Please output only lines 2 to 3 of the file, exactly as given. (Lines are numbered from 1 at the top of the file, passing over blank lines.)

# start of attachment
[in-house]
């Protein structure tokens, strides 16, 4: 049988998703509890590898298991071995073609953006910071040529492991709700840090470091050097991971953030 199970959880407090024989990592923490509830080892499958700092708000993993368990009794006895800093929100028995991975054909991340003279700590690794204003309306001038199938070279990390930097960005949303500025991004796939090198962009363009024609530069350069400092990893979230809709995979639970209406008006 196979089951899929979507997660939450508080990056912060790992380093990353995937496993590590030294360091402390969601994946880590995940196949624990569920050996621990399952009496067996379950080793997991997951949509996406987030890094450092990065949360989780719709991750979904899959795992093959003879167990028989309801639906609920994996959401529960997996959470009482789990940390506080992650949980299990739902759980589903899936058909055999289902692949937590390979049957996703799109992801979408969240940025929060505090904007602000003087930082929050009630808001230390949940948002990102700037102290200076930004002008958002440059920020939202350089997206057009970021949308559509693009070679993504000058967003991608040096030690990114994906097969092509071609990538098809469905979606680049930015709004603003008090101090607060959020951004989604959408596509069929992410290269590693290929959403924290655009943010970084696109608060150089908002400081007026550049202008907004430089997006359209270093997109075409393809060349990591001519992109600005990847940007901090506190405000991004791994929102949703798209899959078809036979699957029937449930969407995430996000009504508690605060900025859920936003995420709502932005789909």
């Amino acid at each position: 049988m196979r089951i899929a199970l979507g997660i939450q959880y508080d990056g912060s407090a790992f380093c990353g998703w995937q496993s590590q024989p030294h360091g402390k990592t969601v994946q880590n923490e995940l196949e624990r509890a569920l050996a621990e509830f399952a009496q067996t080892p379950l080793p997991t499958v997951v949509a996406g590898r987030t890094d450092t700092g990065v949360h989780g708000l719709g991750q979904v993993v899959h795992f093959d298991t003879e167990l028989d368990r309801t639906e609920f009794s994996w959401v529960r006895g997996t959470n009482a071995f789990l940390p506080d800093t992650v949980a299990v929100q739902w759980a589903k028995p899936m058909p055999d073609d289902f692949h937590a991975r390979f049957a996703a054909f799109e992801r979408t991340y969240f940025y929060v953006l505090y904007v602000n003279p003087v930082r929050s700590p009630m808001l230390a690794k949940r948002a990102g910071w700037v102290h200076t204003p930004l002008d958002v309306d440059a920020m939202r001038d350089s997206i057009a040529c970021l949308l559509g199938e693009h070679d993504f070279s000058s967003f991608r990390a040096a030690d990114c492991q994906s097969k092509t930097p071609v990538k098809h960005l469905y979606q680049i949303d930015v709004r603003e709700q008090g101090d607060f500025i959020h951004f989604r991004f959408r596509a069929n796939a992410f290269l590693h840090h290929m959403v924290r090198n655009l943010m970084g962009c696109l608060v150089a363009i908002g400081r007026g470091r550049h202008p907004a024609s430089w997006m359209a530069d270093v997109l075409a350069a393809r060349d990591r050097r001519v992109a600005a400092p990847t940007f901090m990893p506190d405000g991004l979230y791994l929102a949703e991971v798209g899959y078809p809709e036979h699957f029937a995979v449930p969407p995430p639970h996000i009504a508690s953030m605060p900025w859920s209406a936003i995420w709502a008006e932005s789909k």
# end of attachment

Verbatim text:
């Protein structure tokens, strides 16, 4: 049988998703509890590898298991071995073609953006910071040529492991709700840090470091050097991971953030 199970959880407090024989990592923490509830080892499958700092708000993993368990009794006895800093929100028995991975054909991340003279700590690794204003309306001038199938070279990390930097960005949303500025991004796939090198962009363009024609530069350069400092990893979230809709995979639970209406008006 196979089951899929979507997660939450508080990056912060790992380093990353995937496993590590030294360091402390969601994946880590995940196949624990569920050996621990399952009496067996379950080793997991997951949509996406987030890094450092990065949360989780719709991750979904899959795992093959003879167990028989309801639906609920994996959401529960997996959470009482789990940390506080992650949980299990739902759980589903899936058909055999289902692949937590390979049957996703799109992801979408969240940025929060505090904007602000003087930082929050009630808001230390949940948002990102700037102290200076930004002008958002440059920020939202350089997206057009970021949308559509693009070679993504000058967003991608040096030690990114994906097969092509071609990538098809469905979606680049930015709004603003008090101090607060959020951004989604959408596509069929992410290269590693290929959403924290655009943010970084696109608060150089908002400081007026550049202008907004430089997006359209270093997109075409393809060349990591001519992109600005990847940007901090506190405000991004791994929102949703798209899959078809036979699957029937449930969407995430996000009504508690605060900025859920936003995420709502932005789909």
């Amino acid at each position: 049988m196979r089951i899929a199970l979507g997660i939450q959880y508080d990056g912060s407090a790992f380093c990353g998703w995937q496993s590590q024989p030294h360091g402390k990592t969601v994946q880590n923490e995940l196949e624990r509890a569920l050996a621990e509830f399952a009496q067996t080892p379950l080793p997991t499958v997951v949509a996406g590898r987030t890094d450092t700092g990065v949360h989780g708000l719709g991750q979904v993993v899959h795992f093959d298991t003879e167990l028989d368990r309801t639906e609920f009794s994996w959401v529960r006895g997996t959470n009482a071995f789990l940390p506080d800093t992650v949980a299990v929100q739902w759980a589903k028995p899936m058909p055999d073609d289902f692949h937590a991975r390979f049957a996703a054909f799109e992801r979408t991340y969240f940025y929060v953006l505090y904007v602000n003279p003087v930082r929050s700590p009630m808001l230390a690794k949940r948002a990102g910071w700037v102290h200076t204003p930004l002008d958002v309306d440059a920020m939202r001038d350089s997206i057009a040529c970021l949308l559509g199938e693009h070679d993504f070279s000058s967003f991608r990390a040096a030690d990114c492991q994906s097969k092509t930097p071609v990538k098809h960005l469905y979606q680049i949303d930015v709004r603003e709700q008090g101090d607060f500025i959020h951004f989604r991004f959408r596509a069929n796939a992410f290269l590693h840090h290929m959403v924290r090198n655009l943010m970084g962009c696109l608060v150089a363009i908002g400081r007026g470091r550049h202008p907004a024609s430089w997006m359209a530069d270093v997109l075409a350069a393809r060349d990591r050097r001519v992109a600005a400092p990847t940007f901090m990893p506190d405000g991004l979230y791994l929102a949703e991971v798209g899959y078809p809709e036979h699957f029937a995979v449930p969407p995430p639970h996000i009504a508690s953030m605060p900025w859920s209406a936003i995420w709502a008006e932005s789909k």